It's a massive financial hit, racking up more than half a billion dollars around the world in its first few days of release. It's an impressive technical achievement, a lifelike re-creation of many different types of animals that resembles something like a David Attenborough-narrated nature documentary. It's utterly superfluous and unnecessary, a rehash of a cartoon that was itself a massive financial hit, one that spawned what could be credibly considered the most successful Broadway show of all time. It's the symbol of creative decadence, the logical culmination of the creative cul-de-sac that is intellectual property-driven filmmaking.
Because The Lion King is exactly what we thought it was, there's not much point in reviewing it or decrying it. It is the definition of review-proof. Decrying will simply leave your throat sore. Instead, let's take a look at one thing that improved the story and consider briefly why it improved the story.
Much has been made of the transformation of cartoons to photorealistic computer-generated imagery, and I agree with most of the teeth-gnashing and garment-rending. As K. Austin Collins noted in his review of the remake for Vanity Fair, striving for reality rather than caricature has its drawbacks.
"It's a lesson in why we value animation in the first place," Collins wrote of the difference between the two styles. "We value it for, well, its animated nature: as a medium to convey emotions that are bigger onscreen than in real life, and exaggerated expressions, flights of fancy, a complete rejection of physics. But this film favors technological wizardry over its story."
There is much here to agree with; likewise, with Bilge Ebiri, who pines for the warmth of hand-drawn 2D splendor. But one area in which the change from animation to photorealism has truly helped The Lion King is the treatment of the hyenas. In the original Lion King, the hyenas had a bit of menace to them, but they were comic figures first and foremost, sinister a distant second.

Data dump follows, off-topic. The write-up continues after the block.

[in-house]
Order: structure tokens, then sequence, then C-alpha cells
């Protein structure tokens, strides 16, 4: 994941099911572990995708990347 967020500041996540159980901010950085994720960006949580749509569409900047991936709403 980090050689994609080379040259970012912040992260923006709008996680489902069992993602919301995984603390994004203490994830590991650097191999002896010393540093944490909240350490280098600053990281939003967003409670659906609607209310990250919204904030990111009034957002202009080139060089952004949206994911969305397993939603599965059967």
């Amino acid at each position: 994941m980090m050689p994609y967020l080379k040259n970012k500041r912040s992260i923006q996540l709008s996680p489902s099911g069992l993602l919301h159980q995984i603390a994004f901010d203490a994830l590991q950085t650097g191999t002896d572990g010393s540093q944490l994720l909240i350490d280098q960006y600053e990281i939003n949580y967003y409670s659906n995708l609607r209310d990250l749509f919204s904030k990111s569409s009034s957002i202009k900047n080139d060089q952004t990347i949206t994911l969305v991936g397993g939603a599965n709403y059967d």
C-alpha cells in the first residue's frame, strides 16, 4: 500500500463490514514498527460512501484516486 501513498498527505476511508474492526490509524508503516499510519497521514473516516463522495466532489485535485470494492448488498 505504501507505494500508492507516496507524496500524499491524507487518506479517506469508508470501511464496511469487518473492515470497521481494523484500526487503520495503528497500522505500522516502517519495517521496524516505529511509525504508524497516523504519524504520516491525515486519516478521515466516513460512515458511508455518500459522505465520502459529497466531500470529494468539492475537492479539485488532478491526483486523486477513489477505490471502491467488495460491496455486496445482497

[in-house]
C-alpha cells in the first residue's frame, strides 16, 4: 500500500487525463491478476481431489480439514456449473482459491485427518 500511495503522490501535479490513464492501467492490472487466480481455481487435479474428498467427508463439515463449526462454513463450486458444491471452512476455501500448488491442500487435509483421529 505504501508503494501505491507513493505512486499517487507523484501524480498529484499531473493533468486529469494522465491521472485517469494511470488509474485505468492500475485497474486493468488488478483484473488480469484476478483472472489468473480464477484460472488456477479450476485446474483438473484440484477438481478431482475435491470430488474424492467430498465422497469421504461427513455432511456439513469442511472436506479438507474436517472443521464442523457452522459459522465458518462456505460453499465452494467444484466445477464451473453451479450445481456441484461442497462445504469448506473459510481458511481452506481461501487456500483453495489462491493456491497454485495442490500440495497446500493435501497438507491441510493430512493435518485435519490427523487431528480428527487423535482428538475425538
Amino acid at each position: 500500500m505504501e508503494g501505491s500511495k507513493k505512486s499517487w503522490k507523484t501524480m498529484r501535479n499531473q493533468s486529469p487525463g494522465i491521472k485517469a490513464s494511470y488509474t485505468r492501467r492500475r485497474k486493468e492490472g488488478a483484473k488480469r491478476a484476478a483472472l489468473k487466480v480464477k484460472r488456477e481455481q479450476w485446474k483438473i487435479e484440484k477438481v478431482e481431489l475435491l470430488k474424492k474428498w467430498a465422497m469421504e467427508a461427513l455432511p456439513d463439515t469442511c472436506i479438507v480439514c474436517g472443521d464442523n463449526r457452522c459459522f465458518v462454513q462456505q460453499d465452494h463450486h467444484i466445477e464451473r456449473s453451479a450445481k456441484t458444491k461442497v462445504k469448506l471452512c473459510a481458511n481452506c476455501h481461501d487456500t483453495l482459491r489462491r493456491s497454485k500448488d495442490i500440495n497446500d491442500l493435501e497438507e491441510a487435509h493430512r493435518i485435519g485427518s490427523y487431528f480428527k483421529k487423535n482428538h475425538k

And even their scariness was a bit hammy. Who can forget watching hyenas goosestep in formation while the villainous Scar (Jeremy Irons) gazes down upon them, a shadow-lands "Triumph of the Will"? They're a bit like the weasels from "Who Framed Roger Rabbit?": malicious, sure, but dunderheaded and too funny to be truly frightening.
Jon Favreau's commitment to realism renders the hyenas in The Lion King far more terrifying because, in reality, hyenas are filthy creatures whose bark pierces the ear and whose mange troubles the eye. When one sees a hyena, you imagine it smells about as bad as it looks, flesh rotting in sharp, dangerous teeth attached to a pit-bull-strong jaw. The black eyes reveal a darkness of soul. While they riff with each other, the hyenas in Favreau's film are no joke: he shoots them low to the ground as they chase Simba (JD McCrary) and Nala (Shahadi Wright Joseph) through the elephant graveyard, emphasizing their terrifying mandibles and grotesque almost-dog faces while their jaws snap into the camera.
Additionally, the voice work on the hyenas is far superior to the voice work for the rest of the film. The bickering of the Mutt-and-Jeff-style sidekicks voiced by Keegan-Michael Key and Eric Andre inject just enough levity into the proceedings to keep the hyenas from devolving into pure menace (this is a kids' movie, after all), while Florence Kasumba's Shenzi is pure malice brought to life. One believes that these are, in fact, creatures that could destroy any land they come into contact with out of avarice and greed.
Which brings me to one last point: The change in emphasis of the hyenas from humor to horror helps highlight the subtext of The Lion King in both its iterations. As others have noted, this is a deeply reactionary story, literally about the dangers of letting outsiders enter your homeland to pillage and destroy the society you've carefully built and maintained. The photorealism of the hyenas only emphasizes this theme: Whereas the more traditional animation highlighted their goofy grins and googly eyes, the hyenas here are, simply, revolting.
And this is why the hyenas of The Lion King (2019) succeed and offer the rare improvement over the original. They are designed to inspire revulsion - one can understand why Simba and Nala want nothing more than to see their expulsion from the Pride Lands - and that revulsion in turn reveals the picture's subtext.
(This story has not been edited by NDTV staff and is auto-generated from a syndicated feed.)